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New Orleans City Council Vice President Jason Williams, left, and President Helena Moreno, right.

New Orleans City Council President Helena Moreno and Vice President Jason Williams said they received many angry calls and emails after they announced last week they would introduce a council resolution condemning the state’s passage of a law that would ban abortions in the state after six weeks.

The same pushback from anti-abortion activists, including members of the Louisiana Right to Life, continued in public testimony — but so did fervent support from abortion-rights activists.

Ultimately, all seven members of the council voted in favor of the resolution — a symbolic measure that gave the council a platform to add their voices to a statewide and national debate.

“Let the vapid calls and emails continue,” Williams said. “I’m going to do what is morally right.”

Moreno said that the ban would not stop women from having abortions but would limit access to safe abortions. "If the goal was to reduce abortions through this legislation, it is ineffective," she said.

"Let’s stop doubting women,” she added as cheers and applause erupted. “Let’s continue to fight against this government intrusion.”

There has been debate over what to call the legislation Louisiana and other states have passed with language stating they ban abortions once a fetal heartbeat is detected. Some call them “fetal heartbeat” laws, while others argue that the “heartbeat” heard at this stage is a flutter of electrical activity because the embryo’s heart is not yet developed at six weeks.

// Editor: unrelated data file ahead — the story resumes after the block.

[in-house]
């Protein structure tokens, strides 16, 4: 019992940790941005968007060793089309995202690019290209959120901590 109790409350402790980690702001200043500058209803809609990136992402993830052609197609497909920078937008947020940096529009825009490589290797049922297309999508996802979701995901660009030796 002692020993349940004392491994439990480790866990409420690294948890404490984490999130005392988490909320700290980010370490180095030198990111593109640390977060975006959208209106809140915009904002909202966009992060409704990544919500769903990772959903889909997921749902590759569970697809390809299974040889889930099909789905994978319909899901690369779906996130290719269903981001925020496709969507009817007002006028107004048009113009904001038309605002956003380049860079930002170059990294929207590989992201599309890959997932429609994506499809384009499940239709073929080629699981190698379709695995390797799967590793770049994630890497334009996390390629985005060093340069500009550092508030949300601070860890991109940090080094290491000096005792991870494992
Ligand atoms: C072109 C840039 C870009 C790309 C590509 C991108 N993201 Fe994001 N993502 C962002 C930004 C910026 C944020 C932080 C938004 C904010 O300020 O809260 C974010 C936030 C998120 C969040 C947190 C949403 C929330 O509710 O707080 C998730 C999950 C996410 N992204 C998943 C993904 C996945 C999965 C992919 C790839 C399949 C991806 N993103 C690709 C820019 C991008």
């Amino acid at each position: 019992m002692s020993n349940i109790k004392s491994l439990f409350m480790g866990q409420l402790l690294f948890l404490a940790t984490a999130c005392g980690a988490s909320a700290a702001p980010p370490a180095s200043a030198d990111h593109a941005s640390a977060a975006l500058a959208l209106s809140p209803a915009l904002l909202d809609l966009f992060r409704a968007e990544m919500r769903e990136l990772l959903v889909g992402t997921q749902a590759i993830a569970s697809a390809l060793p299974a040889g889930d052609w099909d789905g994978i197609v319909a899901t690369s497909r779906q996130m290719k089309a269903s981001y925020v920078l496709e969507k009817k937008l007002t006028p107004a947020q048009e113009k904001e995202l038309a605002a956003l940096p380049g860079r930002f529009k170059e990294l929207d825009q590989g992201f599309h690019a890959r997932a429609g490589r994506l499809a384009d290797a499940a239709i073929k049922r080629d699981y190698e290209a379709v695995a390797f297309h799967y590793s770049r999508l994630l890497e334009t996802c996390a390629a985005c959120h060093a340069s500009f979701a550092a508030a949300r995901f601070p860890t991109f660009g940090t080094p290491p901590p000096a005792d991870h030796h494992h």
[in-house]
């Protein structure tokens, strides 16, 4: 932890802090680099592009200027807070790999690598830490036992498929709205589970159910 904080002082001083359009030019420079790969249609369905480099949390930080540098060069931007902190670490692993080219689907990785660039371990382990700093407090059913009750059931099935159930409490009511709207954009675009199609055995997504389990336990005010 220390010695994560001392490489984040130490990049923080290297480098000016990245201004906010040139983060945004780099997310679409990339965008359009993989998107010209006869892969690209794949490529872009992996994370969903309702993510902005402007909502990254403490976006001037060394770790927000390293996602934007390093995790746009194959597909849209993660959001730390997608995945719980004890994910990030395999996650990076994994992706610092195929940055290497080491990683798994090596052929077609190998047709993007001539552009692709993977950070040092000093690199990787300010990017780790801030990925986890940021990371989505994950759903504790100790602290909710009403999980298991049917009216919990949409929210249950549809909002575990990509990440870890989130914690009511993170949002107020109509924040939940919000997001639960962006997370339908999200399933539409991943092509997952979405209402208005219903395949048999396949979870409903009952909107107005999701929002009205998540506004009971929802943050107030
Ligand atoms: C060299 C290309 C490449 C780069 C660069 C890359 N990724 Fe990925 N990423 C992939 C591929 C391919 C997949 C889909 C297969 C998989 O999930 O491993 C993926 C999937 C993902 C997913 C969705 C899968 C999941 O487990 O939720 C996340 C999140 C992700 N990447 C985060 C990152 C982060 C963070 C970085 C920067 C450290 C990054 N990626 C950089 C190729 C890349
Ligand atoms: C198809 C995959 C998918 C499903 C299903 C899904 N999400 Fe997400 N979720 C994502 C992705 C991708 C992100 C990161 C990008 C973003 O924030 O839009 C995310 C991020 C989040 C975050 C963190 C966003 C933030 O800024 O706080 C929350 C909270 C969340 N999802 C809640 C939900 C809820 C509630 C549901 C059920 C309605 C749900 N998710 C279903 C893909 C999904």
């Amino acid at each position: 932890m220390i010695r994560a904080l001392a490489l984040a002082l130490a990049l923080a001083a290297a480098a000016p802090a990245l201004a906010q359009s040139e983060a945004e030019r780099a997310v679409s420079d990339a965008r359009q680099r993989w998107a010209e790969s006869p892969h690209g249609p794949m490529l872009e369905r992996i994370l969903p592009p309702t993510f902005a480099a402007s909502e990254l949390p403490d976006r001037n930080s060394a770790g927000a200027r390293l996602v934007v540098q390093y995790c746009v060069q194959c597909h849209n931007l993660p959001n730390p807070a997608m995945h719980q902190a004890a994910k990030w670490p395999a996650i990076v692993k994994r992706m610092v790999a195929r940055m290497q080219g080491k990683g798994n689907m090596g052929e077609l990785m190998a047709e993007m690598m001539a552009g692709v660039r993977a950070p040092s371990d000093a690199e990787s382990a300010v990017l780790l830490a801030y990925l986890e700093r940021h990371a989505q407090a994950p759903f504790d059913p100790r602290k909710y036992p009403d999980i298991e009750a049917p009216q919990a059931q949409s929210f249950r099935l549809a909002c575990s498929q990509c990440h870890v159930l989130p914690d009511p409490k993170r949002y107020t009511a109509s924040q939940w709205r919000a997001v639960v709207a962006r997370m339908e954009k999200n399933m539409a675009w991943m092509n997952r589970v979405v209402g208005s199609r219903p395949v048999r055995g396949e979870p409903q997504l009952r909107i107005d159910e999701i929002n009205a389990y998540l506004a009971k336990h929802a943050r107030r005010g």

Gov. John Bel Edwards, an anti-abortion Democrat, signed the “fetal heartbeat” bill or “6-week ban” into law a day after the House passed it by a large margin. It will only go into effect if courts uphold a similar law passed by Mississippi in March.

Mississippi federal judge Carlton Reeves temporarily blocked the law to prevent it from going into effect on July 1. Reeves is also the same judge who declared Mississippi’s 15-week abortion ban unconstitutional, the same ban to which a similar 2018 Louisiana law is also tied.

The passage of the law — and other anti-abortion measures passed through the state legislature by a large margin— drew outcry from both opponents and supporters. Both pro-abortion rights and anti-abortion rallies were held in the state.

At the City Council meeting, those in favor of the resolution and those against it disagreed over when life began and who should have the final say over whether a woman has an abortion, but both agreed that the state needed to provide more resources and assistance for pregnant women and families.

Follow Kaylee Poche on Twitter: @kaylee_poche